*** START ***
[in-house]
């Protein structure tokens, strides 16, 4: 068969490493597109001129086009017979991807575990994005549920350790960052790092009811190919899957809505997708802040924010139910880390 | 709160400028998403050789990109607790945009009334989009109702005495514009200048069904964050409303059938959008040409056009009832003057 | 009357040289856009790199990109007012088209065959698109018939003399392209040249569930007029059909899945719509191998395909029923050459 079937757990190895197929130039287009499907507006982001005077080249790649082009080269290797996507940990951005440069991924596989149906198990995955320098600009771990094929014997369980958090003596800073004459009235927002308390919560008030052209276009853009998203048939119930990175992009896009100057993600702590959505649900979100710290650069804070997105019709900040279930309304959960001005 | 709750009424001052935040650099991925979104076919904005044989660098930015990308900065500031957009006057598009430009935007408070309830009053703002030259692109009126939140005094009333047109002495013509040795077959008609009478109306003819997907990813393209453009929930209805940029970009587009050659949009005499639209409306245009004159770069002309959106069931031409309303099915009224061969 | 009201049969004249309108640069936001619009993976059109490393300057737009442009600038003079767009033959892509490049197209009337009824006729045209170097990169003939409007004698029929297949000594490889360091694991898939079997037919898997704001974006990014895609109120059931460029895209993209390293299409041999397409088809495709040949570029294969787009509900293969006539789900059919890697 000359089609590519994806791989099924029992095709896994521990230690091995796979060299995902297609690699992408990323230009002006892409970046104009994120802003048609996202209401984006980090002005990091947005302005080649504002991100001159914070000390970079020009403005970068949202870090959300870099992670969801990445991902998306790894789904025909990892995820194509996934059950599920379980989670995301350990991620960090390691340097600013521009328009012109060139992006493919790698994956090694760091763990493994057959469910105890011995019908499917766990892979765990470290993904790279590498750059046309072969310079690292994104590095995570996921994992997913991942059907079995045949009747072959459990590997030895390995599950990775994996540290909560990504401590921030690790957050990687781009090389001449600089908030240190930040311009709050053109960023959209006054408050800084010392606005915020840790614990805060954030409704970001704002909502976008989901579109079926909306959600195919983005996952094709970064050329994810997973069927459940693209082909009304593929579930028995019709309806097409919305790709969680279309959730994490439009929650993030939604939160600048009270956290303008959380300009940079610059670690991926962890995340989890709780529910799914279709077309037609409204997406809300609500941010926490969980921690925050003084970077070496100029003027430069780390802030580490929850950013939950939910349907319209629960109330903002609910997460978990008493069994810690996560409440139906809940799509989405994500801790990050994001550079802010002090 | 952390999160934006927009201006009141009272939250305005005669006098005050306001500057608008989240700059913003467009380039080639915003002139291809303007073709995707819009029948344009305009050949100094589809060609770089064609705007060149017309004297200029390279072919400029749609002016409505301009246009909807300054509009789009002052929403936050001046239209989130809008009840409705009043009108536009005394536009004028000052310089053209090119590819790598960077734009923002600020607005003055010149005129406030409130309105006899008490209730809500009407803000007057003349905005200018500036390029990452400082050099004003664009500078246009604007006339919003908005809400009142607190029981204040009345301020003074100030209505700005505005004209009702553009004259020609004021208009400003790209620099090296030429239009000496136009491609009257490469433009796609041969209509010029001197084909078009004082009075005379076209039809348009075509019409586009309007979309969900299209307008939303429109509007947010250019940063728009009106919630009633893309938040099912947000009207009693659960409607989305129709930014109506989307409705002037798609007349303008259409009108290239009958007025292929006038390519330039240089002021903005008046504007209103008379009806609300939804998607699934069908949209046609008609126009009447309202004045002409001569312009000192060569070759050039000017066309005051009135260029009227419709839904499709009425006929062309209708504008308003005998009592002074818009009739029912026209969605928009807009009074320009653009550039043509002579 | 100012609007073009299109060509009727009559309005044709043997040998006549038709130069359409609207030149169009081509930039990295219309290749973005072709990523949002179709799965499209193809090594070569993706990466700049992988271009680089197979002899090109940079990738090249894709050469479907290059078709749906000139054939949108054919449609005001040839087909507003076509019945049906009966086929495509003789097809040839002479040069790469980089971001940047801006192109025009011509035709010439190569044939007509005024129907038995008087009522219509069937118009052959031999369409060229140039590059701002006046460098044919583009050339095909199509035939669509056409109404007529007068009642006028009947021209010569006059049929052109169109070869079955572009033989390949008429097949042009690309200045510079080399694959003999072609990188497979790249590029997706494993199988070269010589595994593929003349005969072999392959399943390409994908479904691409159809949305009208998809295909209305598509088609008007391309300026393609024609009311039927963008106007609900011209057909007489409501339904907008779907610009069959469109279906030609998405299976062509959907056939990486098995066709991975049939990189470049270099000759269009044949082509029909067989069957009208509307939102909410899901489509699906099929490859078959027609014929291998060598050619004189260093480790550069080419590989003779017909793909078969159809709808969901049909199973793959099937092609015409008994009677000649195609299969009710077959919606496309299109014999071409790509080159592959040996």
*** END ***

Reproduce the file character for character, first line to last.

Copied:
[in-house]
């Protein structure tokens, strides 16, 4: 068969490493597109001129086009017979991807575990994005549920350790960052790092009811190919899957809505997708802040924010139910880390 | 709160400028998403050789990109607790945009009334989009109702005495514009200048069904964050409303059938959008040409056009009832003057 | 009357040289856009790199990109007012088209065959698109018939003399392209040249569930007029059909899945719509191998395909029923050459 079937757990190895197929130039287009499907507006982001005077080249790649082009080269290797996507940990951005440069991924596989149906198990995955320098600009771990094929014997369980958090003596800073004459009235927002308390919560008030052209276009853009998203048939119930990175992009896009100057993600702590959505649900979100710290650069804070997105019709900040279930309304959960001005 | 709750009424001052935040650099991925979104076919904005044989660098930015990308900065500031957009006057598009430009935007408070309830009053703002030259692109009126939140005094009333047109002495013509040795077959008609009478109306003819997907990813393209453009929930209805940029970009587009050659949009005499639209409306245009004159770069002309959106069931031409309303099915009224061969 | 009201049969004249309108640069936001619009993976059109490393300057737009442009600038003079767009033959892509490049197209009337009824006729045209170097990169003939409007004698029929297949000594490889360091694991898939079997037919898997704001974006990014895609109120059931460029895209993209390293299409041999397409088809495709040949570029294969787009509900293969006539789900059919890697 000359089609590519994806791989099924029992095709896994521990230690091995796979060299995902297609690699992408990323230009002006892409970046104009994120802003048609996202209401984006980090002005990091947005302005080649504002991100001159914070000390970079020009403005970068949202870090959300870099992670969801990445991902998306790894789904025909990892995820194509996934059950599920379980989670995301350990991620960090390691340097600013521009328009012109060139992006493919790698994956090694760091763990493994057959469910105890011995019908499917766990892979765990470290993904790279590498750059046309072969310079690292994104590095995570996921994992997913991942059907079995045949009747072959459990590997030895390995599950990775994996540290909560990504401590921030690790957050990687781009090389001449600089908030240190930040311009709050053109960023959209006054408050800084010392606005915020840790614990805060954030409704970001704002909502976008989901579109079926909306959600195919983005996952094709970064050329994810997973069927459940693209082909009304593929579930028995019709309806097409919305790709969680279309959730994490439009929650993030939604939160600048009270956290303008959380300009940079610059670690991926962890995340989890709780529910799914279709077309037609409204997406809300609500941010926490969980921690925050003084970077070496100029003027430069780390802030580490929850950013939950939910349907319209629960109330903002609910997460978990008493069994810690996560409440139906809940799509989405994500801790990050994001550079802010002090 | 952390999160934006927009201006009141009272939250305005005669006098005050306001500057608008989240700059913003467009380039080639915003002139291809303007073709995707819009029948344009305009050949100094589809060609770089064609705007060149017309004297200029390279072919400029749609002016409505301009246009909807300054509009789009002052929403936050001046239209989130809008009840409705009043009108536009005394536009004028000052310089053209090119590819790598960077734009923002600020607005003055010149005129406030409130309105006899008490209730809500009407803000007057003349905005200018500036390029990452400082050099004003664009500078246009604007006339919003908005809400009142607190029981204040009345301020003074100030209505700005505005004209009702553009004259020609004021208009400003790209620099090296030429239009000496136009491609009257490469433009796609041969209509010029001197084909078009004082009075005379076209039809348009075509019409586009309007979309969900299209307008939303429109509007947010250019940063728009009106919630009633893309938040099912947000009207009693659960409607989305129709930014109506989307409705002037798609007349303008259409009108290239009958007025292929006038390519330039240089002021903005008046504007209103008379009806609300939804998607699934069908949209046609008609126009009447309202004045002409001569312009000192060569070759050039000017066309005051009135260029009227419709839904499709009425006929062309209708504008308003005998009592002074818009009739029912026209969605928009807009009074320009653009550039043509002579 | 100012609007073009299109060509009727009559309005044709043997040998006549038709130069359409609207030149169009081509930039990295219309290749973005072709990523949002179709799965499209193809090594070569993706990466700049992988271009680089197979002899090109940079990738090249894709050469479907290059078709749906000139054939949108054919449609005001040839087909507003076509019945049906009966086929495509003789097809040839002479040069790469980089971001940047801006192109025009011509035709010439190569044939007509005024129907038995008087009522219509069937118009052959031999369409060229140039590059701002006046460098044919583009050339095909199509035939669509056409109404007529007068009642006028009947021209010569006059049929052109169109070869079955572009033989390949008429097949042009690309200045510079080399694959003999072609990188497979790249590029997706494993199988070269010589595994593929003349005969072999392959399943390409994908479904691409159809949305009208998809295909209305598509088609008007391309300026393609024609009311039927963008106007609900011209057909007489409501339904907008779907610009069959469109279906030609998405299976062509959907056939990486098995066709991975049939990189470049270099000759269009044949082509029909067989069957009208509307939102909410899901489509699906099929490859078959027609014929291998060598050619004189260093480790550069080419590989003779017909793909078969159809709808969901049909199973793959099937092609015409008994009677000649195609299969009710077959919606496309299109014999071409790509080159592959040996």